Sometimes reality can be stranger than fiction—not just any old fiction, but, according to artist Michael Rakowitz, science fiction. That’s the takeaway, at least, from his show currently on view at Lombard-Freid Projects in Chelsea. In it, Rakowitz explores the scarcely believable but utterly true connections between sci-fi—particularly the movie Star Wars—and Saddam Hussein.
Although each of the two galleries that make up the exhibit contains a sculptural centerpiece, the bulk of the show consists of illustrations on paper with short texts, a sort of graphic novel arrayed on the wall (fitting, given the subject matter). Pretty much everything here is based on Rakowitz’s research, and what he’s discovered is quite bizarre.
Take the story of Uday Saddam, the tyrant’s oldest son, who along with brother Qusay, perished in a shootout with American troops in Mosul on July 22, 2003. In 1980 when he was 15, Uday accompanied his father to a screening of Star Wars in Baghdad just prior to the outbreak of the Iran-Iraq war. George Lucas’s fable must have made an impression, because in 1995, when Uday was charged with forming the Fedayeen Saddam, a paramilitary organization which at its height numbered 40,000 men, he personally designed their helmets and uniforms, basing both on Darth Vader’s outfit. This homage to the Sith lord seems to have instilled esprit de corps: The Fedayeen were the last Iraqi troops resisting America’s invasion, fighting on long after the rest of Saddam’s military had collapsed.
With the fall of Baghdad, U.S. troops discovered paintings in one of Saddam’s palaces by the American fantasy artist Rowena Morrill, whose friend and fellow sci-fi illustrator, Boris Vallejo created the poster for 1979’s Star Wars: The Empire Strikes Back. What’s notable about the image is the looming figure of Vader holding above his head two light sabers crossed to form an arch. Coincidently, Baghdad’s monumental Victory Arch consists of a pair of giant hands crossing swords in the same manner. Erected in 1989 to commemorate Iraq’s triumph over Iran, the Arch became the backdrop for a pep rally on the eve of the first Gulf War two years later, when Saddam’s army marched beneath it to the sound of the Star Wars theme.
Lucas wasn’t the only sci-fi auteur to impact Saddam’s regime. As a ten-year-old, Gerald Bull, a Canadian scientist who worked on Saddam’s WMD program, devoured the writings of Jules Verne, especially From The Earth to the Moon, in which intrepid explorers are launched into space from a gigantic cannon. In the early 1960s, while working for the U.S. in the wake of the panic created by Russia’s Sputnik, Bull proposed a similar supergun to loft anti-satellite payloads into orbit. The effort was dropped, though Bull’s research was revived in the 1980s under President Reagan’s “Star Wars” anti-missile shield. By then, however, Bull was working on another version of his supergun for Saddam. Code-named “Babylon,” the 150-meter-long howitzer was to be fabricated at foundries in England and Holland, then shipped into Iraq in pieces, disguised as oil-pipeline segments. Although the Iraqis successfully tested a smaller version of Babylon, the final project was never realized: Bull was mysteriously murdered by unknown gunmen in Brussels in 1990. After the Gulf War, the remnants of the program were destroyed by international inspectors.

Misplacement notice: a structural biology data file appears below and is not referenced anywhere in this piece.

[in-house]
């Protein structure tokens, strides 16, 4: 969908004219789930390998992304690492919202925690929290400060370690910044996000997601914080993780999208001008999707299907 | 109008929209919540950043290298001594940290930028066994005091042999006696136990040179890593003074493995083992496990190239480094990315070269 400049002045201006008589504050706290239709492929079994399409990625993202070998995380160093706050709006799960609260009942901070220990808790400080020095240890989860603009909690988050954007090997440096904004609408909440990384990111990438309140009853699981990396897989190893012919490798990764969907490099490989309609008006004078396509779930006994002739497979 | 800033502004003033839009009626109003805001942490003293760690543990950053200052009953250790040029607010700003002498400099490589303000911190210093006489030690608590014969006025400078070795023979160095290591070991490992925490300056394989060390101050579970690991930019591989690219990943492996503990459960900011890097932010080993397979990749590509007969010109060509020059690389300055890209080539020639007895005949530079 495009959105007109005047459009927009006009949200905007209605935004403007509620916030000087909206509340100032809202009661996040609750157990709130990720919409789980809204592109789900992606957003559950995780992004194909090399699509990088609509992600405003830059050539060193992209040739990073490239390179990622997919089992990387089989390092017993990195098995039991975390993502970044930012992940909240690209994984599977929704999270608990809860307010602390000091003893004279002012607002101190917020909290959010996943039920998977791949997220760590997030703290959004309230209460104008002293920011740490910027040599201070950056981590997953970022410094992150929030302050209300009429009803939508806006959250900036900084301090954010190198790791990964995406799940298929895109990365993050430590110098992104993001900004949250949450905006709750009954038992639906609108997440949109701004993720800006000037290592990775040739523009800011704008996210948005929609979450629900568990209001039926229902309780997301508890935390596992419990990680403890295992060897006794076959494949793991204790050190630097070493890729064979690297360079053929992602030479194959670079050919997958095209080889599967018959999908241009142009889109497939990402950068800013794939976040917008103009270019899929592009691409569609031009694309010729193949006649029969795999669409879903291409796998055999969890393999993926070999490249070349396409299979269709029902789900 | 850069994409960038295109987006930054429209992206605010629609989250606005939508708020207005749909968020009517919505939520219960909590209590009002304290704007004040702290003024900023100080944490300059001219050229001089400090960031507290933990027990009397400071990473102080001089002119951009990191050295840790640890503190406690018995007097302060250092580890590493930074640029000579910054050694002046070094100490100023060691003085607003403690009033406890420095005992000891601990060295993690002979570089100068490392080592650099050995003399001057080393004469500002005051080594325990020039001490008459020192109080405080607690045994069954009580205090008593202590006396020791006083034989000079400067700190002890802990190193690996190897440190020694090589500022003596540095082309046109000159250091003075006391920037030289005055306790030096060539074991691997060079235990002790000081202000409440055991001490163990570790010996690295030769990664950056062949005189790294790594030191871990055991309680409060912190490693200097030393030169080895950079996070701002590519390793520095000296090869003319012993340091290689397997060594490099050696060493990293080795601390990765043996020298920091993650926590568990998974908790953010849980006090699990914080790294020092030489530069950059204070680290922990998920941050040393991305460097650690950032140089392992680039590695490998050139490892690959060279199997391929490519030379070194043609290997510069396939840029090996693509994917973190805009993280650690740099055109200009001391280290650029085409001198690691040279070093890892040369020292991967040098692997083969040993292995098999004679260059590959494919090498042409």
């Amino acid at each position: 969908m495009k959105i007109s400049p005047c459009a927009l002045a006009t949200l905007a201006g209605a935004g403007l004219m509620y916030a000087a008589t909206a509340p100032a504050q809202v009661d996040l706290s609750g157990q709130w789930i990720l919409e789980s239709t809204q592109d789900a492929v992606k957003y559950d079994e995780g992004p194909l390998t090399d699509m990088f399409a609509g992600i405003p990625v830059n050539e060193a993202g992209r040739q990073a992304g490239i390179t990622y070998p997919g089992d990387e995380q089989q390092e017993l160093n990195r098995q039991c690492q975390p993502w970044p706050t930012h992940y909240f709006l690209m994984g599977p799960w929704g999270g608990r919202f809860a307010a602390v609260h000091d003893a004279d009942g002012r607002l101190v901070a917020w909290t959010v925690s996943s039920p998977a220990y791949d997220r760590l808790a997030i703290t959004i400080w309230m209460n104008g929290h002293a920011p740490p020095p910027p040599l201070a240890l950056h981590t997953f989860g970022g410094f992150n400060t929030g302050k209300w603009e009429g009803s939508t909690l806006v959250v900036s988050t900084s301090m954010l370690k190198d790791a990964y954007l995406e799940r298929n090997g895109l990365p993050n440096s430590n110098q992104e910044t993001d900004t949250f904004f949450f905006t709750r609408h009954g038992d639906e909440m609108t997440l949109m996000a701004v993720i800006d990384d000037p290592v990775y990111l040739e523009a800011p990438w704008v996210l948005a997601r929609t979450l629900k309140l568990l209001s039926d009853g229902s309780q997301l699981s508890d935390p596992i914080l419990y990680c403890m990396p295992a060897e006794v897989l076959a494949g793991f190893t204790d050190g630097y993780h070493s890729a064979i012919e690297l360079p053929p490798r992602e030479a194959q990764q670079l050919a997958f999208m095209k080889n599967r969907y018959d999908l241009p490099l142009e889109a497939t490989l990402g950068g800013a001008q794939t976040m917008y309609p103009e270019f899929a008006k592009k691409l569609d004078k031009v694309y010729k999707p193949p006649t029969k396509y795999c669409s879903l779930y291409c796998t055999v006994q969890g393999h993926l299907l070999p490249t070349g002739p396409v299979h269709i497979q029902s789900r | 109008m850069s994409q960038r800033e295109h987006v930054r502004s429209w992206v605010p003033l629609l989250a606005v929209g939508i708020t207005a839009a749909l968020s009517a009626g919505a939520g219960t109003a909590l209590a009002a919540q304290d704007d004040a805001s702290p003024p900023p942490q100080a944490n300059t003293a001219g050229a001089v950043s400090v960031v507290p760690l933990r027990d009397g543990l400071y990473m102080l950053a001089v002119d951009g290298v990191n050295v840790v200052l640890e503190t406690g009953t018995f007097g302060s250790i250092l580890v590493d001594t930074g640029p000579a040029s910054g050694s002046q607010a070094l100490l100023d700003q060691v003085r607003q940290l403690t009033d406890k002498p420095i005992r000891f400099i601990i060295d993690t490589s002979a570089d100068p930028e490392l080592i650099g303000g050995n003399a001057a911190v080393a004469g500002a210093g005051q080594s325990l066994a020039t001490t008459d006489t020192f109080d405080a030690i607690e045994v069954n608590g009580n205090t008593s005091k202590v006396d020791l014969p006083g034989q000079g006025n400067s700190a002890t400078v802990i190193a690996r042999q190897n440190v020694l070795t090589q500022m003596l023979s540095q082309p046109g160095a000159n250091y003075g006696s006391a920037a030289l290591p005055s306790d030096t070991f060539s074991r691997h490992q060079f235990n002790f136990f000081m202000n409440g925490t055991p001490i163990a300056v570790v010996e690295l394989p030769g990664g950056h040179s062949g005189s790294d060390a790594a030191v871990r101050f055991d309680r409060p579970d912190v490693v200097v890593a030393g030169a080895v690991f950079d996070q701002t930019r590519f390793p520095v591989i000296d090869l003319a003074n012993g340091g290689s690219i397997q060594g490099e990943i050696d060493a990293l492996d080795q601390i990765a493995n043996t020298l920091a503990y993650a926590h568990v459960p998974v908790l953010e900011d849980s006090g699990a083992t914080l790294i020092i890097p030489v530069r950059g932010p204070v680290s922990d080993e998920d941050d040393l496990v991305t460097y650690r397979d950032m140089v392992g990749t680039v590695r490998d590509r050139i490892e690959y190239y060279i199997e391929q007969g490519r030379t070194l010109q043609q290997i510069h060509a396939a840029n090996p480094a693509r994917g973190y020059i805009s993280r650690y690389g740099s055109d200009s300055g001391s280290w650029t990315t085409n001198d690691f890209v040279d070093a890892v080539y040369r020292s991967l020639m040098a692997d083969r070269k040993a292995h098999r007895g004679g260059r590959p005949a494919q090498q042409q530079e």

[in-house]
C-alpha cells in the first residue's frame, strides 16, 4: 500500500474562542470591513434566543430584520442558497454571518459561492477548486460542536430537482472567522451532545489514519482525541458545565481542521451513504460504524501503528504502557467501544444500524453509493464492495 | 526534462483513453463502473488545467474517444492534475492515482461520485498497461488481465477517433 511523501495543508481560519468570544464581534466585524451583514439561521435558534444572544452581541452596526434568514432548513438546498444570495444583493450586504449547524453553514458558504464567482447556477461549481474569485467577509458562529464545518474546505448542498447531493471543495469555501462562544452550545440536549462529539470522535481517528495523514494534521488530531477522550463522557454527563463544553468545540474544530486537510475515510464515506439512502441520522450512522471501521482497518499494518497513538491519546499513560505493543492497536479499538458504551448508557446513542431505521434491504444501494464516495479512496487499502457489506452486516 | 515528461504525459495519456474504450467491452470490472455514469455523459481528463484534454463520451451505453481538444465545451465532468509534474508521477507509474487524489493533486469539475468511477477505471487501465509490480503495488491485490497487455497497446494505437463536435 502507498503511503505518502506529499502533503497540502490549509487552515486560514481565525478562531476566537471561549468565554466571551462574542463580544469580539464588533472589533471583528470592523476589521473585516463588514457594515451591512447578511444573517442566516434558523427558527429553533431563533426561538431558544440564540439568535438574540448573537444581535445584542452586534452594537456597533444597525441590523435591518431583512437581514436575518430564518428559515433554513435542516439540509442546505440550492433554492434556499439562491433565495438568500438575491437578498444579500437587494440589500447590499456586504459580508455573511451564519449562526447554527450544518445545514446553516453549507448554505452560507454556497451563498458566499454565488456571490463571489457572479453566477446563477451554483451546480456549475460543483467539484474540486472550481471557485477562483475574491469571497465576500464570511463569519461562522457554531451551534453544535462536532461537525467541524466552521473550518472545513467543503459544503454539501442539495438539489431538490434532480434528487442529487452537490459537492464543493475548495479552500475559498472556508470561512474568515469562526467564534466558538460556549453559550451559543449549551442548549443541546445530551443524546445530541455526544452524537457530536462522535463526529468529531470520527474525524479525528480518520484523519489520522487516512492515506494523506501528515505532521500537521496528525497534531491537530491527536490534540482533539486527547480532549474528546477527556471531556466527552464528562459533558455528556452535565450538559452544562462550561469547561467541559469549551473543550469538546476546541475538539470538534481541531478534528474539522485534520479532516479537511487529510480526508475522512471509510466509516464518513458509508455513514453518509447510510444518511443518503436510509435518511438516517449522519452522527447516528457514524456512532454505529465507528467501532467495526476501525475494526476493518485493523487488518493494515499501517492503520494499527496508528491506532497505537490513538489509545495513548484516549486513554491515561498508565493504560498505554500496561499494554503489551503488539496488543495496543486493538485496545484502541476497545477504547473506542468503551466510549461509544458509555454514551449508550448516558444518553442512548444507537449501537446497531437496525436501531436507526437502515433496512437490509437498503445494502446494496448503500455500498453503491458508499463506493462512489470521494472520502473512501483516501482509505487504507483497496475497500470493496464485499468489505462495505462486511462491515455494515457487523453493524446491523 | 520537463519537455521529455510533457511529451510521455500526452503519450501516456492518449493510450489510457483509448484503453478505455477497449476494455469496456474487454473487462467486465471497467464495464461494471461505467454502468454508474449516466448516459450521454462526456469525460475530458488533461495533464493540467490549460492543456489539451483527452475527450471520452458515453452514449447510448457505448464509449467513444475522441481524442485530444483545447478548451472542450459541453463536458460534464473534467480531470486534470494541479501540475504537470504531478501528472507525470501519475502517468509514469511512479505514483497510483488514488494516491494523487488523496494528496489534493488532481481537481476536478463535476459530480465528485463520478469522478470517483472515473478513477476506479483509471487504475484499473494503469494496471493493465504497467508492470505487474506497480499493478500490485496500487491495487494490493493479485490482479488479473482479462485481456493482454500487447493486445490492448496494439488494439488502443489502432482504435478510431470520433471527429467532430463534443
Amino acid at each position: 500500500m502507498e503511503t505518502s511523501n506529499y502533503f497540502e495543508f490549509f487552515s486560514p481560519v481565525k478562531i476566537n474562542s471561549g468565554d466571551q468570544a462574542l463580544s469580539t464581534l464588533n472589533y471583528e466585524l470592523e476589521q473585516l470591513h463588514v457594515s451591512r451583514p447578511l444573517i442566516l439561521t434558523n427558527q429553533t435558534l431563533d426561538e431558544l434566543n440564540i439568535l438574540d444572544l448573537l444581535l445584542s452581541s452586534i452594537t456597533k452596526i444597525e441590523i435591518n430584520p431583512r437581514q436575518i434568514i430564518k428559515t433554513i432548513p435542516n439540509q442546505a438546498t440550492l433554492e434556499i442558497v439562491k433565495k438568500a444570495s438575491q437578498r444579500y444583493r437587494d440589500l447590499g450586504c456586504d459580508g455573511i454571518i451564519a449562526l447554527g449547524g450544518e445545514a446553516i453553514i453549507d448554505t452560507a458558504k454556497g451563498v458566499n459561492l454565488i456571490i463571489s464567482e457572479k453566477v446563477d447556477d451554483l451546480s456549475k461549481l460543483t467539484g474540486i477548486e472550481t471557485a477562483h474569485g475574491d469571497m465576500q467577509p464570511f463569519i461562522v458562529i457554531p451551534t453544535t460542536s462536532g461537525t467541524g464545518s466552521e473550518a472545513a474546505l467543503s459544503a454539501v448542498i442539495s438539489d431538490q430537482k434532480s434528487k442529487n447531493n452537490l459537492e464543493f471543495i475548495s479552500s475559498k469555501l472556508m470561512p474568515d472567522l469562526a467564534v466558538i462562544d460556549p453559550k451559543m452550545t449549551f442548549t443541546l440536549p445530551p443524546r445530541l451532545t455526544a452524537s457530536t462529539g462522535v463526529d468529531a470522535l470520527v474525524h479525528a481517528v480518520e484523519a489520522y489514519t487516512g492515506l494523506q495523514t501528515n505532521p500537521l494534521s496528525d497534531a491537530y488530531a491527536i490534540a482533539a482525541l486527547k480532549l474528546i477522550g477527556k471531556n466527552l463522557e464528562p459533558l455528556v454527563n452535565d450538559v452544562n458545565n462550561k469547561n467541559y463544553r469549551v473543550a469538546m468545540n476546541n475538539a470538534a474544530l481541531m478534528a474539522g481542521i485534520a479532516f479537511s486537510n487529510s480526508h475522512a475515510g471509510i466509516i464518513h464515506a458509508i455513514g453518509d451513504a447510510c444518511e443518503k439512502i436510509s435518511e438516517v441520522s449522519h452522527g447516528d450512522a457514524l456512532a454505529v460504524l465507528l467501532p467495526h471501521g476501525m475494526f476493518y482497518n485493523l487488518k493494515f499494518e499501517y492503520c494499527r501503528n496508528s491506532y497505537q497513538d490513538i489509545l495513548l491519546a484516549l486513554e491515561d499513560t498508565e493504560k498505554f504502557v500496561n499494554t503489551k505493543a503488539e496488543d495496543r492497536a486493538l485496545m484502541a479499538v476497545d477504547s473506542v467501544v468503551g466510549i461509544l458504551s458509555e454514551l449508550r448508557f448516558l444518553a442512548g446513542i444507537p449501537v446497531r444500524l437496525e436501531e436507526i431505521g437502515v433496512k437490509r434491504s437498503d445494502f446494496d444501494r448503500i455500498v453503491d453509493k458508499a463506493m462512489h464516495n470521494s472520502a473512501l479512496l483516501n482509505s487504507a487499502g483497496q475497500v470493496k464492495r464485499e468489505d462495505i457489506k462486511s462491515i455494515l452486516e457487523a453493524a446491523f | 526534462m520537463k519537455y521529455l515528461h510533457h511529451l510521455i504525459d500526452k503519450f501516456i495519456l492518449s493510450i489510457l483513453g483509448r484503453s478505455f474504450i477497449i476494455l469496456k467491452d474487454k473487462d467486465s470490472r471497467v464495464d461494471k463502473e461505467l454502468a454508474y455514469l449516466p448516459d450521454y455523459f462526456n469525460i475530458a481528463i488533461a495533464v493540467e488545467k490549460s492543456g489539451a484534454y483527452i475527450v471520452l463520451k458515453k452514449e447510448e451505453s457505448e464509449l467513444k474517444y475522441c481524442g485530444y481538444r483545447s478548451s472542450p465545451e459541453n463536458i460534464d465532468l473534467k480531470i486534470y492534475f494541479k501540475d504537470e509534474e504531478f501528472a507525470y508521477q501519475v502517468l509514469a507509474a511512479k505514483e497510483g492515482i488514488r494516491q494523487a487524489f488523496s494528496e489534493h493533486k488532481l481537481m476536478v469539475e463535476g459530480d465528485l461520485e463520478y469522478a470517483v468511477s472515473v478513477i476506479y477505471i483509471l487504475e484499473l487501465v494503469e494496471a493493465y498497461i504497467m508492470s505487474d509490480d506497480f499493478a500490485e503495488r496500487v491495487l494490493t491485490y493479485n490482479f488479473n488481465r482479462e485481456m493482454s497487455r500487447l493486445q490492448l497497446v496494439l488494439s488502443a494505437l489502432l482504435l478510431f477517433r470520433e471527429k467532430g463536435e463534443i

What’s fascinating about Rakowitz’s work, beyond the particulars, is the fact that it reminds viewers that history itself is after all a chain of sometimes unlikely, if not totally crazy, coincidences that, in retrospect, yield rich ironies. Another piece in the show deals with Saddam’s brief turn as an author of romantic fantasy novels. In 2000, a book believed to have been written by him, Zabiba and The King, turned up in Baghdad bookstores, sporting the kind of fairyland cover one might expect on such a tome. Hilariously, the CIA studied the image for years, believing that it held clues to Saddam’s designs on the region. But the cover painting had actually been the creation of another Canadian, an illustrator named Jonathon Earl Bowser. It had also been used without permission. When Bowser looked into suing Saddam, he was told there was little he could do unless the book was published in the U.S. “This is fortunate for Mister Hussein, because the penalties for infringement are considerable,” Bowser remarked. Not as considerable, however, as what happened when Saddam’s luck eventually ran out.
Image of the installation courtesy the artist and Lombard-Freid Projects.